So about the sixth establishment we were in, a jewelry store, we’re drinking and getting some cartouches made while we wait, the guy turns my mom on to a rug merchant who also deals in water pipes (hookas). So we head on over, drink more coffee with a guy who looks like Sala from Indiana Jones. After a bit the owner calls out and this lanky teenage boy appears, and motions for me to go with him. And what do I do? Set down my cup, get up, and follow. We go through this maze of adobe like buildings, down halls, through alleys, up several sets of stairs, emerge on a roof top, and go through another door. At that point it hits me that maybe I should not be doing this alone. Too late, though, I’m already committed. So in this room, thankfully, are hookas and not white slavers. This is Egypt, you know, not Syria. (Which she also visited. I did not join her.) The room is filled with pipes of all shapes and sizes, including the kind they use in the coffee shops that litter the bazaar; the bodies as tall as an average man, long pipes undulating like tentacles from their bronzed bellies. Like Goldilocks, I find something that is just right for my touristy twenty year old needs. I give the boy a pile of the funny money (the brightly colored, different sized bits of paper I am told is Egyptian currency). I then give him a good American tip, since I figure the rug merchant will take his cut from the native, and since I’ve learned the importance of bakshish (I know I am not even close to the correct spelling). We go back a different way, cut through two other establishments, including the kitchen of some kind of café/coffee joint, and finally wind up back at the rug merchants. After some more shopping, we grab some local food: pita, rice, spiced chicken (I think), and bottled water. I feed these two cats who emerge out of no where, sleek and skinny, and awfully friendly. We have more Turkish coffee, laugh about the room full of bongs (could have been a scene from a Cheech and Chong movie), jump on a bus, and head back to the hotel. Our guide is there, furious that we ditched him. I have developed a love for the coffee, and I have my water pipe in tow, so I don’t give a rat’s ass about the guide at that point.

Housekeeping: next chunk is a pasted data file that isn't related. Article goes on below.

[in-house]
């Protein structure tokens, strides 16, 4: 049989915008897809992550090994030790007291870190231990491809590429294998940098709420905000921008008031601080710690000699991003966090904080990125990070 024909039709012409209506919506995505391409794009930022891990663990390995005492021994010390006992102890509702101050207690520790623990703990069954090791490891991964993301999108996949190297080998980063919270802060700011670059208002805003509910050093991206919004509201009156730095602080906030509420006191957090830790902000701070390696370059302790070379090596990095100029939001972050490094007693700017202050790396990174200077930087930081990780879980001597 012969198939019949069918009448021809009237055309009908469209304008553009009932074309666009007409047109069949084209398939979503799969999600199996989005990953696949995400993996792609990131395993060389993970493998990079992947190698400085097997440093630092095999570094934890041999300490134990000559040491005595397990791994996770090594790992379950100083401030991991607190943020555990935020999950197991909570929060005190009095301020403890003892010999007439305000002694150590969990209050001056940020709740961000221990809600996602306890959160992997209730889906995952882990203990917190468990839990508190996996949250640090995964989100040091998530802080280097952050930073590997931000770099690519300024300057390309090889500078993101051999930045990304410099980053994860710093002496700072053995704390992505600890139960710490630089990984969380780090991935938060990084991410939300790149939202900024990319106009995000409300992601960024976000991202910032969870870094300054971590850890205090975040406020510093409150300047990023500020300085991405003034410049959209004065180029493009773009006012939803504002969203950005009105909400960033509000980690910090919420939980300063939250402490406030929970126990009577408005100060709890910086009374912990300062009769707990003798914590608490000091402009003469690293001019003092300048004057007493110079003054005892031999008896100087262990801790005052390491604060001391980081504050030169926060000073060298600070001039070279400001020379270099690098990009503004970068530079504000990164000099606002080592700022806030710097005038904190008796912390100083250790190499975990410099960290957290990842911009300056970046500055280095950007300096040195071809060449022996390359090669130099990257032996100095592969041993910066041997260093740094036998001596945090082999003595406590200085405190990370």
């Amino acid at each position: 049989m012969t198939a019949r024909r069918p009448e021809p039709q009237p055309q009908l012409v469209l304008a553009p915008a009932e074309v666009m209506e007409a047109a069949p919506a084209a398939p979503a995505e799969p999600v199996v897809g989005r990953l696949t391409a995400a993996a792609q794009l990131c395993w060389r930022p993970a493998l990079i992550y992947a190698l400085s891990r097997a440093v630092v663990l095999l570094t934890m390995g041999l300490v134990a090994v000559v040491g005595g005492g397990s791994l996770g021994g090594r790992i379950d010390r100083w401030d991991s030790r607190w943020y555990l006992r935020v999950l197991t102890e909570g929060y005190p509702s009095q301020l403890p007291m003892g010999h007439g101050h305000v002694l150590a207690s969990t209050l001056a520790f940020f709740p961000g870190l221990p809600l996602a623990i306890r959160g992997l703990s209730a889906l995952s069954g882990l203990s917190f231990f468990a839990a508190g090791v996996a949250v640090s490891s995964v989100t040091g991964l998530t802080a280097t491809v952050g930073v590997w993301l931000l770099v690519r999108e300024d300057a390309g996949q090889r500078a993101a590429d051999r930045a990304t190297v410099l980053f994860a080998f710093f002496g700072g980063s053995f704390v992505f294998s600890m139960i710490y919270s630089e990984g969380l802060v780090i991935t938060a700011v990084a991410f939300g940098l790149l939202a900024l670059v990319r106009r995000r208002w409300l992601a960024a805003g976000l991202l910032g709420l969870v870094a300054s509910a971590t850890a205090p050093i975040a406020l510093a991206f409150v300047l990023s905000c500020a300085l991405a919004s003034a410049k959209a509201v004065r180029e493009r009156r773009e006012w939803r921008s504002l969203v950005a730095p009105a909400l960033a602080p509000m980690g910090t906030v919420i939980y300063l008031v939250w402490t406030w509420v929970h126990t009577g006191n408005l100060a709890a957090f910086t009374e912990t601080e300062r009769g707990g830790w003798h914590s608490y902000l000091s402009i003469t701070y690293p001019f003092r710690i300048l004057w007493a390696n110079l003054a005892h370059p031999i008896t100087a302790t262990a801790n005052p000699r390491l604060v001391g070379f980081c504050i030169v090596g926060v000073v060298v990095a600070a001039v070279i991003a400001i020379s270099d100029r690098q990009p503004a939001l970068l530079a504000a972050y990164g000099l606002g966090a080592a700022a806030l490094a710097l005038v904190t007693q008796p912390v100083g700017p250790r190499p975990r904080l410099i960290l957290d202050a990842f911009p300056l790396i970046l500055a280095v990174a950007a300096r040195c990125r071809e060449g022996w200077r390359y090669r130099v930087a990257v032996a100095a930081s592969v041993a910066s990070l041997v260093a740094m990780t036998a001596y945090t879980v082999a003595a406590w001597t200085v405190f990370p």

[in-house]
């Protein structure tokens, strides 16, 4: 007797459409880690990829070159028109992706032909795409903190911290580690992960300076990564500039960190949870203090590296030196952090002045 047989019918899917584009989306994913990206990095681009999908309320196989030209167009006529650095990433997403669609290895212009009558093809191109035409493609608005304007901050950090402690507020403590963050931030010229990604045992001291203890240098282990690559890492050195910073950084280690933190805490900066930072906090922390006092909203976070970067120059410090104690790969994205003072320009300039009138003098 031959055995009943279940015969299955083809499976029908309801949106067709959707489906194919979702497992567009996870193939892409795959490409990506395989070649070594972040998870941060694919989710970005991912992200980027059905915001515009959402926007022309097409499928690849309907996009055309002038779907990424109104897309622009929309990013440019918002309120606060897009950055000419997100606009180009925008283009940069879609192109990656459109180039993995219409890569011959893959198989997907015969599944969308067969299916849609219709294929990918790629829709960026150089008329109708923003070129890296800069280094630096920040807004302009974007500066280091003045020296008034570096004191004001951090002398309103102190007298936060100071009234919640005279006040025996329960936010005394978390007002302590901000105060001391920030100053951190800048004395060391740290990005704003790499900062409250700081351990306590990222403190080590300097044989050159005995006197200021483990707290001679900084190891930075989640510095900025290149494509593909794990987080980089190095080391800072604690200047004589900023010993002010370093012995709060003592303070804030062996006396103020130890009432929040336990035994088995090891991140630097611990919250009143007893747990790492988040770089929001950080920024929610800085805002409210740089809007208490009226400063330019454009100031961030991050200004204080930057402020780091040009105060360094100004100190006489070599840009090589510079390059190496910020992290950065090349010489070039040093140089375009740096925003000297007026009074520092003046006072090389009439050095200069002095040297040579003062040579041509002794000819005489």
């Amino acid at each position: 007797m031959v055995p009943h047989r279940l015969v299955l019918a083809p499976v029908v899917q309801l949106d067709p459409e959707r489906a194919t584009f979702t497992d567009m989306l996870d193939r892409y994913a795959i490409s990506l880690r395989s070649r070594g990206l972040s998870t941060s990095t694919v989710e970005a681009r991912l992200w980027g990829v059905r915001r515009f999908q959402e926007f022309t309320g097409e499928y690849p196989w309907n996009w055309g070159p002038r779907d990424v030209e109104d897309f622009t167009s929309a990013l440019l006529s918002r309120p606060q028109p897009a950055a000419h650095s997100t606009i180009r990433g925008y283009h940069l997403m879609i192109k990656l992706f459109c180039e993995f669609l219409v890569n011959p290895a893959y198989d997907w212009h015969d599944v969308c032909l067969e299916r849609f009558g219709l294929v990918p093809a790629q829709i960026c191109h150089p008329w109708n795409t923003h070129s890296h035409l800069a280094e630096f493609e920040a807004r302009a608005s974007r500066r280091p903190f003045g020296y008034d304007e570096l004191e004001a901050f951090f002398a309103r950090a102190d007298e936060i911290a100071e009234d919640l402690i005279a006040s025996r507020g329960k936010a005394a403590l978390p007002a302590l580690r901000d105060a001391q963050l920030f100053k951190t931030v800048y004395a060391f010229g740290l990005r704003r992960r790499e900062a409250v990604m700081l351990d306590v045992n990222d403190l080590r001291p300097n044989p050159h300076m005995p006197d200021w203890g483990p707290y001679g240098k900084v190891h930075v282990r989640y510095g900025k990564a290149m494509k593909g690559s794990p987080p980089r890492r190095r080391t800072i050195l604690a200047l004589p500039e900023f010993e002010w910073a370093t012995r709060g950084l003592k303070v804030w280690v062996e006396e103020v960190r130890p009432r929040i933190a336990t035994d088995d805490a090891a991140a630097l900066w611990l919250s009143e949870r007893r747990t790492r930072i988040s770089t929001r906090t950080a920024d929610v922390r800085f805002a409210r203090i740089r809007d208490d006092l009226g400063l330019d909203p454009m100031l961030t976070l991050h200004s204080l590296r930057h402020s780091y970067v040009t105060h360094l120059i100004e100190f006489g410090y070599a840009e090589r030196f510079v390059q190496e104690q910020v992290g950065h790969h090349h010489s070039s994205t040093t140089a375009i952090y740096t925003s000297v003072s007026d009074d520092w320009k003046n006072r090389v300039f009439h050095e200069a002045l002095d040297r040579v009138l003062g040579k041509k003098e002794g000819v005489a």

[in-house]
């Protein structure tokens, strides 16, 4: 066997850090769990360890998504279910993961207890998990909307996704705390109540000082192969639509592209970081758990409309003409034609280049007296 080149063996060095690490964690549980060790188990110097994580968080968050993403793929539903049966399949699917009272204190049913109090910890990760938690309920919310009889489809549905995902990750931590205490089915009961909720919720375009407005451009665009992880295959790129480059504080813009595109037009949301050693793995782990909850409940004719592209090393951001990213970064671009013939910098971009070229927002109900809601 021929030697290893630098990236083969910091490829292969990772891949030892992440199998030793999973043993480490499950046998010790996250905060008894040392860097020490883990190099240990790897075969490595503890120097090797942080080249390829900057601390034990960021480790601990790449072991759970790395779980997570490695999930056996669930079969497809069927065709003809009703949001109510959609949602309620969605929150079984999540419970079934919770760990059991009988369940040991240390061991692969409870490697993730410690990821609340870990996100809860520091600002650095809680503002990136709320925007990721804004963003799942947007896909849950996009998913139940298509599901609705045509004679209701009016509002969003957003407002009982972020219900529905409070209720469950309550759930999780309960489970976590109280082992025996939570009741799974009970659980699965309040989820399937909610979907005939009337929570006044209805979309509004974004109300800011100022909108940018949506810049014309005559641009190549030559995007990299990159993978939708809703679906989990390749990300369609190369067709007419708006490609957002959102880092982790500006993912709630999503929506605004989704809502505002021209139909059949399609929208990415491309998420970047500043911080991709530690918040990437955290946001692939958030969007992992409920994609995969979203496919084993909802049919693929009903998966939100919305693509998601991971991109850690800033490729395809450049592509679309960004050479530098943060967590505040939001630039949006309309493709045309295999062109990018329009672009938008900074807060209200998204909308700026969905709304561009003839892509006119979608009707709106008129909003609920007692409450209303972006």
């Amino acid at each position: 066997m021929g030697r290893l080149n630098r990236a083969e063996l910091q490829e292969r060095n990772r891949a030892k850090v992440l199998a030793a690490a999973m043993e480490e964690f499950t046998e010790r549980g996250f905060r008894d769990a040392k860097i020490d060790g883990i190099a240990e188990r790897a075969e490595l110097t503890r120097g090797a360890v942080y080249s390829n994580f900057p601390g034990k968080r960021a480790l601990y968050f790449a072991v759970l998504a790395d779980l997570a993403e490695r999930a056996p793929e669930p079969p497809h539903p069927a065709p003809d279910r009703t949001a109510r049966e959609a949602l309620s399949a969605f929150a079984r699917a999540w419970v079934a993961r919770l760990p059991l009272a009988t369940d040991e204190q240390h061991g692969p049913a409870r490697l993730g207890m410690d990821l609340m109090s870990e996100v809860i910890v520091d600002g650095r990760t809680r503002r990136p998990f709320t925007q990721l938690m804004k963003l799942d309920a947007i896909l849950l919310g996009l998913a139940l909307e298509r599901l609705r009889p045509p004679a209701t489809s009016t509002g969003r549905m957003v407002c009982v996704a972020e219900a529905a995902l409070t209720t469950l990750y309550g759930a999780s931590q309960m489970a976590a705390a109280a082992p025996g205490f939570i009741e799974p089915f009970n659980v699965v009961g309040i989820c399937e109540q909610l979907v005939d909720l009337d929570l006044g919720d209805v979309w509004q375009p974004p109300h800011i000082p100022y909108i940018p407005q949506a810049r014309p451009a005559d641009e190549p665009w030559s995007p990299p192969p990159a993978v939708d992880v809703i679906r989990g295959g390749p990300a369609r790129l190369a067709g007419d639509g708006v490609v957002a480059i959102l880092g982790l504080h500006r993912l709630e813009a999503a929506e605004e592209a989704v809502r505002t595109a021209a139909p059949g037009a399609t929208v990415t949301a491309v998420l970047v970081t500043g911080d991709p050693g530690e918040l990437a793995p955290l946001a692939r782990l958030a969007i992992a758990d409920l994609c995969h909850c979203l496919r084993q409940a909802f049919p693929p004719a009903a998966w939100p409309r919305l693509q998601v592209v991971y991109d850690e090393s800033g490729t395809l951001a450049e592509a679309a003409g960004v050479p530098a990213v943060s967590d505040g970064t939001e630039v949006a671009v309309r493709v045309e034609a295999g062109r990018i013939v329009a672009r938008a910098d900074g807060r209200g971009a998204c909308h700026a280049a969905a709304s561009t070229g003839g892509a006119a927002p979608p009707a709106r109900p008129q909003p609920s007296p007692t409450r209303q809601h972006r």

Right before she died a few weeks back, my mom sent me the equipment to make my own Turkish coffee, along with the very fine powdered grains one must use in the brew process. I’ve been a philistine, making it in the automatic drip. Tomorrow, I’m pulling out the ibrik and the blend with the cardamom, and going native. I’ll raise a cup of the thick brew, and remember the good times. And the rug merchants.